Race Riot in Providence, Rhode Island
Richard Arnold was a descendant of a Quaker family who married a Georgia woman in 1823, and whose dowry included 68 slaves and White Hall—1300 acres of rice and cotton land. He was an all too common example of the businessman who could maintain a home in the slavetrading North surrounded by a growing abolitionism, as well as run a successful plantation in Georgia. Like many Yankee slave merchants who traded New England rum for African slaves, Arnold "from the beginning…viewed the slaves as a type of property with a fluctuating cash value," and saw only the financial aspect of the institution. Even Rhode Island General Nathaniel Greene saw no dilemma with slave ownership in Georgia; his own Quaker principles were overwhelmed by the potential profit margins. The invention of New England schoolteacher Eli Whitney (at Greene’s plantation in Georgia) cemented the slave into the cotton kingdom in the name of Northern ingenuity.
To underscore the rapacity with which the Rhode Islander’s practiced their craft of slave trading, the Quakers organized the Providence Society for the Abolition of the Slave Trade in 1789, but found little success as the slave trade profits were so enormous. Two of Arnold’s sons, Thomas and William, who considered themselves Georgians first, fought for the American Confederacy and his wife of Georgian birth was a staunch secessionist and stood by her native country.
The final paragraph below seems to exonerate Southerners who inherited slaves, who were also doing the Lord’s work in Christianizing the African.
Bernhard Thuersam, Executive Director
Cape Fear Historical Institute
Post Office Box 328
Wilmington, NC 28402
Race Riot In Providence, Rhode Island:
"In September 1831 racial tensions in the city exploded into four days of rioting with great loss of life and property. (The day after a white sailor was killed by blacks) the mob, incensed that a white man had been killed by a black man, went on a rampage making no distinction between the residents, destroying property indiscriminately, and eventually threatening to loot banks and businesses in the area. But on Saturday, September 24, "a great crowd" assembled and again sought to invade the black ghetto. The troops…fired into the crowd. Four white men were killed and many others wounded.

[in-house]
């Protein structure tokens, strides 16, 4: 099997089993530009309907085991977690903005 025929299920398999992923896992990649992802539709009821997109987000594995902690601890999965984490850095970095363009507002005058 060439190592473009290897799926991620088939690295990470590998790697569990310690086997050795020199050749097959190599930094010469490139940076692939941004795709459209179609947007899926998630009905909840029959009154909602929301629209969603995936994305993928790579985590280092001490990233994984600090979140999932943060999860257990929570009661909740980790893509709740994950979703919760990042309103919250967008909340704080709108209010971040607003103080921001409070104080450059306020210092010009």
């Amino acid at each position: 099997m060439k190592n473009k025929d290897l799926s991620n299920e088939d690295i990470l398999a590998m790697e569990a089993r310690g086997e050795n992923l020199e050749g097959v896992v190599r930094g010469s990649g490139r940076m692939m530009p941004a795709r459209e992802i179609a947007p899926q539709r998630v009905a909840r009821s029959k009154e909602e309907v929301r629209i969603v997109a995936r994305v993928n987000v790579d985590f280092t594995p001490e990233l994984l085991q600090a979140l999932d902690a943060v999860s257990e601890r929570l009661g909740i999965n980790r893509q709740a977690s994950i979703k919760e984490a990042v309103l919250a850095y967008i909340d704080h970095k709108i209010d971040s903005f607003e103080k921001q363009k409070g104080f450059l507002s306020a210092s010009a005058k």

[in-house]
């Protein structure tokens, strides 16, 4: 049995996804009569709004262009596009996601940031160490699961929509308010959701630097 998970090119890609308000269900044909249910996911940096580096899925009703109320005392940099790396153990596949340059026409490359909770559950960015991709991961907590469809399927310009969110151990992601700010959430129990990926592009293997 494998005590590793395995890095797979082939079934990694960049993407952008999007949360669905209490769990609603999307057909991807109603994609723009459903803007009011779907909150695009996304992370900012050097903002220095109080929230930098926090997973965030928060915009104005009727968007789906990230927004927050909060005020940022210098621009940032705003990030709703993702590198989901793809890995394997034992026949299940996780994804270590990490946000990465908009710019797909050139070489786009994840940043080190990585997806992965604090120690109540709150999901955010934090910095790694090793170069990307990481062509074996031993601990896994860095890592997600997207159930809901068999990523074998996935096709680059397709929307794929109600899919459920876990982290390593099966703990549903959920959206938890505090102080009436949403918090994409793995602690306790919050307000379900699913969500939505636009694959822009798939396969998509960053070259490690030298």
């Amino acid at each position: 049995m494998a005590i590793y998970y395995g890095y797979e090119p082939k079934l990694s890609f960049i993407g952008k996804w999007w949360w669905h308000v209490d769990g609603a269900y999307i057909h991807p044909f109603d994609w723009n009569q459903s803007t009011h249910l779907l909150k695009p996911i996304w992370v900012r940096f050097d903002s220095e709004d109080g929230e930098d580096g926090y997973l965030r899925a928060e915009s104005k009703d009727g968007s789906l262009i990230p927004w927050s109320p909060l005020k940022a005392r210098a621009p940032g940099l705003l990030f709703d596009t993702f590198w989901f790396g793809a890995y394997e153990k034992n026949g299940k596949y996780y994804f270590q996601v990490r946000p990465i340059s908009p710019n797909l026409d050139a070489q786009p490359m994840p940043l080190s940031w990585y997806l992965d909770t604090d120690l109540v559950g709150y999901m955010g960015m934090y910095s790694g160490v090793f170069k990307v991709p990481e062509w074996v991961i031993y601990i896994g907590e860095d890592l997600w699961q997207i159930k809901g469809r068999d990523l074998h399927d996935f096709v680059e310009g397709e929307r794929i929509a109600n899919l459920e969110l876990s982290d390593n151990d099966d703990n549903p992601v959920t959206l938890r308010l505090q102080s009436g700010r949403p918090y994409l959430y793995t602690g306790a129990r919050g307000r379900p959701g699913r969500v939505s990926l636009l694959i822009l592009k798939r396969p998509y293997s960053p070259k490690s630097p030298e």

(The composition of the committee to investigate the riot were Providence) mill owners who did not hire blacks…and (they) became members of the Providence Anti-Abolition Society four years later. One of them, Richard Arnold, counted black human beings as part of his wealth and property, $38,225 in 1834. The white power structure in Providence (consisted) of old families, wealthy (from slaves and opium) merchants, bankers, landowners, textile manufacturers, and professional men who retained political as well as social and economic control in Rhode Island throughout the antebellum period. (And) The merchants of Rhode Island had found the slave trade and the distilling of rum too profitable to be ardent abolitionists, and their heirs who invested that money in cotton textile mills were not eager to disturb the status quo in the Southern States.
Captain Nightengale, for example, who had made his fortune in the slave trade and later in the China (opium) trade, built his mansion of wood on the hill in 1782. It was purchased in 1814 by Nicholas Brown, Jr. whose father and uncle had likewise made their fortunes in the slave and China trades. As Leonard L. Richards has pointed out, "Northern anti-abolitionism was both a pervasive and intense component of Northern life." The wealthy merchant families (who made their money from the slave and drug trade) of Providence…considered the abolitionists dangerous radicals and troublemakers who in their way were no more respectful of private property than the mob. In 1835…the Providence Anti-Abolition Society addressed itself to the more general proposition that antislavery statements tended to incite the slaves to rebellion and at best tended to "exasperate their passions, to agitate their minds with fallacious hopes." The existence of anti-abolition societies in the State and their attempts to organize opposition to the antislavery movement in Rhode Island tended to polarize and radicalize the abolitionists.
(Northern friends) accepted the image of Arnold as a humane master who had been forced into that (slave master) role by circumstances, having married Louisa Caroline Gindrat, who herself had been forced to become a slave owner by reason of inheritance. Arnold was viewed as a benevolent, kind, Christian who treated his servants well and humanely and who was doing the Lord’s work by Christianizing and civilizing the slaves on his plantations."
(North By South; The Two Lives of Richard James Arnold, Charles & Tess Hoffman, UGA Press, 1988. pp 87-94)